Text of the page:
Other changes in the program included increasing the minor's required credit hours from 22 to 24 credit hours. The core course have been streamlined. The Introduction to Native America (formerly NAS 101; now History 207) was made a 200 level course worth 3 credit hours. In addition to taking Native American Literature (English 358R), students need to take three of the four core classes in Indian history: Native American Education (History 208); North American Indian History to 1900 (History 386); North American Indian History Since 1900 (History 387); and Indians in Colonial America (History 388). In addition to bringing in more than a dozen electives, existing electives have also been modified. For example, History 362 and 363 have been combined into one course (History 360) and History 457 and History 490 have been removed from the minor. Buckley also wants to provide an environment where students can convey and discuss their thoughts and feelings within a friendly setting-an environment protecting and projecting American Indian rights and issues that normally go un-discussed. Buckley added, "I want the classes to be a place where students feel comfortable. There will occasionally be sensitive issues and topics-close to the emotional surface-that will be discussed." Buckley hopes to create an environment where American Indian students will be willing to share their opinions and experience. He wants non-native and Indian students to work together to tackle important contemporary issues that still need to be resolved.

The new minor also has many ramifications for service learning opportunities. Students graduating with a NAS degree can reach out to Indian reservations and communities, learn how to interact with them, serve as mentors to Indian students, and gain an appreciation for Indian cultures. Sterling Fluharty, a graduate student at Oklahoma University who minored in NAS at BYU, said a few of the benefits of participating in the program include educating "students about cultural differences, dispelling stereotypes, promoting tribal and Indian identities, and assisting Native students to return to their people prepared to really help."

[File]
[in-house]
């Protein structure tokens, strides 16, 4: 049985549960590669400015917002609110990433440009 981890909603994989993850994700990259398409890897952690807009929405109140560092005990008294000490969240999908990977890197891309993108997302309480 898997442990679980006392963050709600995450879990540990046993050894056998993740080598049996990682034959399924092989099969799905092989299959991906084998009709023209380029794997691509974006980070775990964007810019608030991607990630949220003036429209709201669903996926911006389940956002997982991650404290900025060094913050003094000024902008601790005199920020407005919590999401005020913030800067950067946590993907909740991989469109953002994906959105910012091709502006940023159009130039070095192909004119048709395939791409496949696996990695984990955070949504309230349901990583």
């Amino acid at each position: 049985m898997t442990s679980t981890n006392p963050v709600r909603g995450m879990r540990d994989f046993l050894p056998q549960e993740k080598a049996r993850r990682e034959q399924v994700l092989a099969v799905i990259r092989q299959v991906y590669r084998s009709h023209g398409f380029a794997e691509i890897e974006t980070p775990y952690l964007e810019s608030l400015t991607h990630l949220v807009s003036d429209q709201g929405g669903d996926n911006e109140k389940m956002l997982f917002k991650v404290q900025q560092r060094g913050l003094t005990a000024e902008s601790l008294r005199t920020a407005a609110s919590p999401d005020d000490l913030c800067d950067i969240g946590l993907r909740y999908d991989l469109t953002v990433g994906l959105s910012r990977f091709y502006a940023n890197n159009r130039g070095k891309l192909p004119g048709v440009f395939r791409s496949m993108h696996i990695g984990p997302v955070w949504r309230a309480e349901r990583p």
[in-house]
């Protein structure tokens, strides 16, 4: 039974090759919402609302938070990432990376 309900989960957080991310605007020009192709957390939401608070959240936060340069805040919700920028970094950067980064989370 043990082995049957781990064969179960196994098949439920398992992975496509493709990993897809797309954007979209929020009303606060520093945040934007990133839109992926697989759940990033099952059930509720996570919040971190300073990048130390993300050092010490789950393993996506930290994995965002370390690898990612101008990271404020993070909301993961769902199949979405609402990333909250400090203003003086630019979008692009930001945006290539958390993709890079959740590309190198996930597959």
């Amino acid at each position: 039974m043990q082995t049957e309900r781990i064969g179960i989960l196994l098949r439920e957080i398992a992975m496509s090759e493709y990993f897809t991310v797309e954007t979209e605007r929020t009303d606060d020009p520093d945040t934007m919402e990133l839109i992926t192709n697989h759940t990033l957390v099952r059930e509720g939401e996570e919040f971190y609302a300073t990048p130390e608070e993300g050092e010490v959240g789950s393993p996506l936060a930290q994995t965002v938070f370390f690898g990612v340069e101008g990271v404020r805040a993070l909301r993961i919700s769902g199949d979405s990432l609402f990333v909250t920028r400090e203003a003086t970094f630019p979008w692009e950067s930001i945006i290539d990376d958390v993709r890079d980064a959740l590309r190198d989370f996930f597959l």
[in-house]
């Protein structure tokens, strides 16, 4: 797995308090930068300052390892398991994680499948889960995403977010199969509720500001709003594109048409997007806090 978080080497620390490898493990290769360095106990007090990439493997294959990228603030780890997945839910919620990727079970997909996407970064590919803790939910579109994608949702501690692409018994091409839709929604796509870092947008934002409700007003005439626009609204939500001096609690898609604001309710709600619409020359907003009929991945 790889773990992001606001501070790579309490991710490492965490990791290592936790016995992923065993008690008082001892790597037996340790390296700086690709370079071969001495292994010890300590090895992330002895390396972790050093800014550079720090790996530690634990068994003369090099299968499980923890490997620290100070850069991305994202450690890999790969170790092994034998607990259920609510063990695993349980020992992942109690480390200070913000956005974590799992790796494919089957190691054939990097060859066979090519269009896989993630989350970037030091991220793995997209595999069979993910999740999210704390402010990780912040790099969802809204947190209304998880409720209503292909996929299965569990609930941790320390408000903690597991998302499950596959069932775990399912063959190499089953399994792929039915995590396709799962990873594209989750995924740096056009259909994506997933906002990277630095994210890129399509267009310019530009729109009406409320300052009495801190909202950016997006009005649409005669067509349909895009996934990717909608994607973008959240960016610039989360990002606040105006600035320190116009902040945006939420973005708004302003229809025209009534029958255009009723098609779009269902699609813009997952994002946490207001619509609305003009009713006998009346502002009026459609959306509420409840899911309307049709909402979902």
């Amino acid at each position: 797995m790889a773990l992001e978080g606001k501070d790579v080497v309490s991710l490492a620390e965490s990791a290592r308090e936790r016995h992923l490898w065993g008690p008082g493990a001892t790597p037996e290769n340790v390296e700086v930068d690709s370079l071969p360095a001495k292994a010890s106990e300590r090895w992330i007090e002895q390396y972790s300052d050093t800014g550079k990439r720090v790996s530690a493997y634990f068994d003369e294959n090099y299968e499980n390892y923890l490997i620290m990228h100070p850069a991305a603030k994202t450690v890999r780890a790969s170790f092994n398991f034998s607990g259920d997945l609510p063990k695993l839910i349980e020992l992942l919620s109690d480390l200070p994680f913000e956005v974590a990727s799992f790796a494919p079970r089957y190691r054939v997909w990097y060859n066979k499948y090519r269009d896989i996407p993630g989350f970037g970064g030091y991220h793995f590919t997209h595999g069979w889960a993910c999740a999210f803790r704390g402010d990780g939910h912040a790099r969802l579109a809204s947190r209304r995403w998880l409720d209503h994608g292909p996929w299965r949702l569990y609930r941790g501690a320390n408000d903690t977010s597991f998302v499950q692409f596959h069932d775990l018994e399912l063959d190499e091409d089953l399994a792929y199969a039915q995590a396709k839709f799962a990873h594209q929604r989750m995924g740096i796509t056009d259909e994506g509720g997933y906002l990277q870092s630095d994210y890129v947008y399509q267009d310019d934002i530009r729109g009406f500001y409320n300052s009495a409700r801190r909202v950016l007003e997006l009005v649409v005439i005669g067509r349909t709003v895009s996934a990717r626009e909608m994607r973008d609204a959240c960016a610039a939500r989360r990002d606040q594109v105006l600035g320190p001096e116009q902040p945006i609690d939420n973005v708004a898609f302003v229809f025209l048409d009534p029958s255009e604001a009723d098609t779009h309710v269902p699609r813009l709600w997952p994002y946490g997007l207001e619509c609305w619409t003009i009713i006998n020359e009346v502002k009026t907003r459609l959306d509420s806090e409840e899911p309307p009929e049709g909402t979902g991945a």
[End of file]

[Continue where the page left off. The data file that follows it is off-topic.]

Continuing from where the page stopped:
Knowledge gained from participating in the NAS program is beneficial for all students-especially for those who are pursuing jobs working with American Indians. "Part of my responsibilities working for the Federal Emergency Management Agency is providing assistance to tribal entities in cases of disaster or emergency. The knowledge I have gained through the NAS minor has been a wonderful base on which to build," said Kidd. For students who are anticipating employment with American Indians, this minor will help them achieve a better cultural understanding. For students who are just interested in diversity issues or multiculturalism, the NAS courses will broaden their perspective. Perhaps most importantly, for those individuals working with students, government, or other public functions, obtaining a NAS minor will help them treat American Indian people with the respect and rights they deserve.

Due to the increased difficulty for everyone in being admitted to BYU, the enrollment of American Indian students is about one third what it was in the 1970s. Still, students of all races at BYU can come together to learn about the original inhabitants of the Americas. With the support and help of faculty members from History and other department, windows of opportunity will open to students. The excitement of increased academic and spiritual growth for Indian and non-Indian students at BYU will continue to grow. Now, in addition to the activities of the Tribe of Many Feathers, cultural awareness opportunities during Native American Month (November), the annual pow-wow (March), the Miss Indian BYU pageant (March), and great artistic performances and productions, the revised Native American Studies minor will help strengthen student's faith and provide the educational background to make a real difference upon graduation in the church, their vocations, and in the communities they serve.

To contact us:

Department of History
Brigham Young University
2130 JFSB
Provo, UT 84602Phone: (801) 378-4335


1Janice White Clemmer, "Native American Studies: A Utah Perspective," Wicazo Sa Review 2 (1986): 17.
2Ibid., 17-18.
3Ibid., 19-20.